The US yesterday issued a sweeping new advisory warning against travel to mainland China and Hong Kong, citing the risk of “arbitrary detention” and “arbitrary enforcement of local laws.”
The advisory is likely to heighten tensions between the two, which have spiked since Beijing’s imposition in June of a new National Security Law in Hong Kong that has already been met with a series of US punitive actions.
The statement warned US citizens that China imposes “arbitrary detention and exit bans” to compel cooperation with investigations, pressure family members to return to China from abroad, influence civil disputes and “gain bargaining leverage over foreign governments.”
“US citizens traveling or residing in China or Hong Kong, may be detained without access to US consular services or information about their alleged crime. US citizens may be subjected to prolonged interrogations and extended detention without due process of law,” the advisory said.
In Hong Kong, China “unilaterally and arbitrarily exercises police and security power,” the advisory said, adding that new legislation covers offenses committed by non-Hong Kong residents or organizations outside the territory, possibly subjecting US citizens who have publicly criticized China to a “heightened risk of arrest, detention, expulsion, or prosecution.”
When in Hong Kong, US citizens are “strongly cautioned to be aware of their surroundings and avoid demonstrations,” it said.
Chinese Ministry of Foreign Affairs spokesman Wang Wenbin (汪文斌) told reporters at a daily briefing yesterday that the US should “fully respect the facts and should not engage in unwarranted political manipulation” when issuing such advisories.
“China has always protected the safety and legal rights of foreigners in China in accordance with law. China is one of the safest countries in the world,” Wang said.
“Of course, foreigners in China also have an obligation to abide by Chinese laws.”
WHEELING AND DEALING? Hou You-yi, Ko Wen-je, Eric Chu and Ma Ying-jeou are under investigation for allegedly offering bribes for the other side to drop out of the race Taipei prosecutors have started an investigation into allegations that four top politicians involved in attempts to form a “blue-white” presidential ticket have contravened election regulations. Listed as defendants are Chinese Nationalist Party (KMT) presidential candidate and New Taipei City Mayor Hou You-yi (侯友宜), KMT Chairman Eric Chu (朱立倫), former president Ma Ying-jeou (馬英九) of the KMT and Taiwan People’s Party (TPP) Chairman and presidential candidate Ko Wen-je (柯文哲). The case stemmed from judicial complaints filed last month with the Taipei District Prosecutors’ Office alleging that the KMT (blue) and the TPP (white) had engaged in bribery by offering money or other enticements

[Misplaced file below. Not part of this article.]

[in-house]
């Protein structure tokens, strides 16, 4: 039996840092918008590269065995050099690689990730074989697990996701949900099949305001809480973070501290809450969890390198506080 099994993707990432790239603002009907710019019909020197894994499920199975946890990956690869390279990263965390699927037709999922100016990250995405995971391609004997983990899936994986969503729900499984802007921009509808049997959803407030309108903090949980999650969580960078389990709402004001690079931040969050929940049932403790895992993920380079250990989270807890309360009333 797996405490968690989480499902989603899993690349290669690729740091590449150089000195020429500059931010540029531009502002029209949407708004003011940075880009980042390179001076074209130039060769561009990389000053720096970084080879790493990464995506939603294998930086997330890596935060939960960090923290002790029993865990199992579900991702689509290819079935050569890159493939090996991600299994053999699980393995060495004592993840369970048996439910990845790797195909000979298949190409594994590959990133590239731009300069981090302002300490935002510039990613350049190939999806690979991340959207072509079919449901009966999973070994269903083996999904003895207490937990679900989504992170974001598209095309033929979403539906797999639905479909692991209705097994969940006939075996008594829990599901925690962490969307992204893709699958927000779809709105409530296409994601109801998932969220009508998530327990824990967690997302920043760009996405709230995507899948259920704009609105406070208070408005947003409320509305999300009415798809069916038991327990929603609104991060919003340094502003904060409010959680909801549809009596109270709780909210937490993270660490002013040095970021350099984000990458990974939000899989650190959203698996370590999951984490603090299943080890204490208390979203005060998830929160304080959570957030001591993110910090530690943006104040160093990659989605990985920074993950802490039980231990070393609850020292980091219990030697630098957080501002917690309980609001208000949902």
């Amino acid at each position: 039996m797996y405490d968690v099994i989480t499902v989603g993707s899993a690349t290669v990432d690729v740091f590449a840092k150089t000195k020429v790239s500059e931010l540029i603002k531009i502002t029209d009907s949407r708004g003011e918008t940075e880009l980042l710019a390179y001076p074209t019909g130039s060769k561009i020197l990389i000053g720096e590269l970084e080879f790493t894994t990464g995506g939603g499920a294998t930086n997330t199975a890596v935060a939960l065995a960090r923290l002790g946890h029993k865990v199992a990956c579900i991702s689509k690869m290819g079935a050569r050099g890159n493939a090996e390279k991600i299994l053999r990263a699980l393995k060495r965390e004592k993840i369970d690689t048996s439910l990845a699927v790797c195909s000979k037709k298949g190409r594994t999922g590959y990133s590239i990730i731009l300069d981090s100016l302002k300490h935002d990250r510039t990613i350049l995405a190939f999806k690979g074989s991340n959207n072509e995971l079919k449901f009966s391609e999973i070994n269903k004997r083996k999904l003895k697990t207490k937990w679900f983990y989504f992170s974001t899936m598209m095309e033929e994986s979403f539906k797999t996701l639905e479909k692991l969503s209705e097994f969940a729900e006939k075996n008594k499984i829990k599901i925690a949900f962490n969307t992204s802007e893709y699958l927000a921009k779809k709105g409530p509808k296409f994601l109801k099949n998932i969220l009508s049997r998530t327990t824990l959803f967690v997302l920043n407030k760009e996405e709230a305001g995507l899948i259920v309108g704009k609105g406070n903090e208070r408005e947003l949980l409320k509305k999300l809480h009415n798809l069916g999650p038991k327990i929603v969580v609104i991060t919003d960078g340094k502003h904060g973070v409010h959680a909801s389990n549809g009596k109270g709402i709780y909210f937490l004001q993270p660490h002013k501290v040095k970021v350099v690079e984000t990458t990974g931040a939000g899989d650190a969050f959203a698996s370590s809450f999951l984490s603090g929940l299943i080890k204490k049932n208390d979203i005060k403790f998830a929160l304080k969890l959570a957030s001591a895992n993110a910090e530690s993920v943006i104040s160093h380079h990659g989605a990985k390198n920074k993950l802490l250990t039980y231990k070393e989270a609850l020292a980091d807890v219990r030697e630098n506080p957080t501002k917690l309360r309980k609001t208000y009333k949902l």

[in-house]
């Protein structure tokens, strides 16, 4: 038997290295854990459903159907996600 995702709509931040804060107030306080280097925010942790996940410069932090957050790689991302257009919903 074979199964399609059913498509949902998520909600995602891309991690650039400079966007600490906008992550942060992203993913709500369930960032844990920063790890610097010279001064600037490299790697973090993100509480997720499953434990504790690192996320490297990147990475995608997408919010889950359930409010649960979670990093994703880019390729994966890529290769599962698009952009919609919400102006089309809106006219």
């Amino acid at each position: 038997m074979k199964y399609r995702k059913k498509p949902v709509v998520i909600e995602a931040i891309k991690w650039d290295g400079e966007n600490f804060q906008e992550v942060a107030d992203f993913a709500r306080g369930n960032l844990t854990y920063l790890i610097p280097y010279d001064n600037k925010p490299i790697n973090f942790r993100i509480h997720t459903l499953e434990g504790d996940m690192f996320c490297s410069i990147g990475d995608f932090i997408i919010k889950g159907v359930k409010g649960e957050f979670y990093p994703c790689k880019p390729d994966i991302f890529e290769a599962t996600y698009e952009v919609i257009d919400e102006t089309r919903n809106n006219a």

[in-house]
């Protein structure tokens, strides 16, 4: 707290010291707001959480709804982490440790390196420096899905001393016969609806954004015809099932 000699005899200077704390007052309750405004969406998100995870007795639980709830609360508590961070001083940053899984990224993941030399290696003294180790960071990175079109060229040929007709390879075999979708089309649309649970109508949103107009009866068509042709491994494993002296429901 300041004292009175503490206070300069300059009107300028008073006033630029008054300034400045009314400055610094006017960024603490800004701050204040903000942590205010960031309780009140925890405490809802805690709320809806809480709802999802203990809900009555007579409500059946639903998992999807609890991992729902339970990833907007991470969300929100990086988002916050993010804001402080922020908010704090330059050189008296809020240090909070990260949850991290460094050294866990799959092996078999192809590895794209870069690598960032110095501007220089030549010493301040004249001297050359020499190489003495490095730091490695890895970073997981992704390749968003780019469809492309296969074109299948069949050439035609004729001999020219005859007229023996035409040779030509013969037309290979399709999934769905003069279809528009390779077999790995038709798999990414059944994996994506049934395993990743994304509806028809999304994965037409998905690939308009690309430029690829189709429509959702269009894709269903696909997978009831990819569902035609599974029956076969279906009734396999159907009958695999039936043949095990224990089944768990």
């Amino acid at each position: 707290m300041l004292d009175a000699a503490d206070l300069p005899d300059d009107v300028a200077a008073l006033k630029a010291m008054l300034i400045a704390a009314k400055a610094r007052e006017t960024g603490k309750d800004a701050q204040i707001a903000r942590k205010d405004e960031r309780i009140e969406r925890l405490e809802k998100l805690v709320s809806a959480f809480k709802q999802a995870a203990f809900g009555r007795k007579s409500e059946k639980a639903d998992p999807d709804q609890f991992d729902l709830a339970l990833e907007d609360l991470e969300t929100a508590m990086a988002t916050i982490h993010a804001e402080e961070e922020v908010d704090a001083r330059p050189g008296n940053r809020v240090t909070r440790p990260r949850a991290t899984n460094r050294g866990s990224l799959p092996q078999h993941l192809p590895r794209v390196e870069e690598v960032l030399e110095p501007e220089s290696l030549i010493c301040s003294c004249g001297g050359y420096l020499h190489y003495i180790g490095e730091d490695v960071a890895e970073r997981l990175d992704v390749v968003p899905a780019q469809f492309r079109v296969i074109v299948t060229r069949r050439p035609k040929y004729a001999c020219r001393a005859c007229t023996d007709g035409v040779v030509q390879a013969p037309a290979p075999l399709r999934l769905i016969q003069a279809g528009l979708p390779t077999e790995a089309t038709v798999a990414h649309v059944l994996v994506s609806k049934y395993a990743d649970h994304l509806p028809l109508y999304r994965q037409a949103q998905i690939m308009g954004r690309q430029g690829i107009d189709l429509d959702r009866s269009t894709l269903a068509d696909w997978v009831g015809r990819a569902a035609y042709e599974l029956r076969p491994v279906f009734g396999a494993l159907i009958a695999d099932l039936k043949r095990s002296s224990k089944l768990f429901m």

ELIGIBLE FOR JANUARY: All presidential candidates and their running mates meet the requirements to run for office, and none hold dual citizenship, the CEC said Taiwan People’s Party (TPP) Legislator and vice presidential candidate Cynthia Wu (吳欣盈) is working with the Central Election Commission (CEC) to resolve issues with her financial disclosure statement, a spokesman for the candidate said yesterday, after the commission published the statements of all three presidential candidates and their running mates, while confirming their eligibility to run in the Jan. 13 election. Wu’s office spokesman, Chen Yu-cheng (陳宥丞), said the candidate encountered unforeseen difficulties disclosing her husband’s finances due to being suddenly thrust into the campaign. She is also the first vice presidential nominee to have a foreign spouse, complicating the reporting of
GOOD NEWS: Although open civic spaces are shrinking in Asia-Pacific countries and territories, Taiwan’s openness is a positive sign, an expert said Taiwan remains the only country in Asia with an “open” civic space for the fifth consecutive year, the Civicus Monitor said in a report released yesterday. The People Power Under Attack 2023 report named Taiwan as one of only 37 open countries or territories out of 198 globally, and the only one in Asia. Compiled by Civicus — a global alliance of civil society organizations dedicated to bolstering civil action — the ranking compiled annually since 2017 measures the state of freedom of association, peaceful assembly and expression around the world. Researchers assign each country or territory one of five rankings describing the
NOT JUST CHIPS: Although semiconductor processes are on the list, it also includes military technology and post-quantum cryptography to combat emerging cyberthreats The National Science and Technology Council (NSTC) yesterday released a list of 22 technologies it considers crucial to the nation’s security and competitiveness, including the 14-nanometer semiconductor process and advanced chip packaging. For the first time, the council made a list of core technologies with an aim of preventing secret information about those technologies being leaked to foreign countries, which could put the nation’s security and the competitiveness of local industries at risk. For years, local semiconductor companies have faced challenges from talent poaching and theft of corporate secrets by Chinese competitors, who are seeking to rapidly advance their technology capabilities through